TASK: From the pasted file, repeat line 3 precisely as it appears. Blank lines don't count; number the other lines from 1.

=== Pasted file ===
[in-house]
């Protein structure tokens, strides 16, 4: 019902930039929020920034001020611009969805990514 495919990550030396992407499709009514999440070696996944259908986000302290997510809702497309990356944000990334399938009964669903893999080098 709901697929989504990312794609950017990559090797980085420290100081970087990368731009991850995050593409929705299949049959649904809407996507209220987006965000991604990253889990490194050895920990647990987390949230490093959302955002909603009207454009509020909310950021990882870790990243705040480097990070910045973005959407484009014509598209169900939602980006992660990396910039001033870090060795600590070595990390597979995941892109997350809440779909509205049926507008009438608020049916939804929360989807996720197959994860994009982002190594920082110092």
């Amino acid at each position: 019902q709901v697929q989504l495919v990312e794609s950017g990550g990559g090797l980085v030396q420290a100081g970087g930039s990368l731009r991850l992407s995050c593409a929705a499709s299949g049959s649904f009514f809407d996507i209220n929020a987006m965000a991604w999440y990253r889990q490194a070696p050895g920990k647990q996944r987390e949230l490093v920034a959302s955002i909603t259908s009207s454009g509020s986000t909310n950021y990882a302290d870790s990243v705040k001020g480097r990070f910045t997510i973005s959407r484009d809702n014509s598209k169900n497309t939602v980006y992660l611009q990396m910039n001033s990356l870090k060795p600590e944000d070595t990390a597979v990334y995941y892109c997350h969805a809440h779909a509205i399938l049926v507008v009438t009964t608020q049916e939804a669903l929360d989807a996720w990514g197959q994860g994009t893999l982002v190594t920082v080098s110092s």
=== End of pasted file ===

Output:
């Amino acid at each position: 019902q709901v697929q989504l495919v990312e794609s950017g990550g990559g090797l980085v030396q420290a100081g970087g930039s990368l731009r991850l992407s995050c593409a929705a499709s299949g049959s649904f009514f809407d996507i209220n929020a987006m965000a991604w999440y990253r889990q490194a070696p050895g920990k647990q996944r987390e949230l490093v920034a959302s955002i909603t259908s009207s454009g509020s986000t909310n950021y990882a302290d870790s990243v705040k001020g480097r990070f910045t997510i973005s959407r484009d809702n014509s598209k169900n497309t939602v980006y992660l611009q990396m910039n001033s990356l870090k060795p600590e944000d070595t990390a597979v990334y995941y892109c997350h969805a809440h779909a509205i399938l049926v507008v009438t009964t608020q049916e939804a669903l929360d989807a996720w990514g197959q994860g994009t893999l982002v190594t920082v080098s110092s």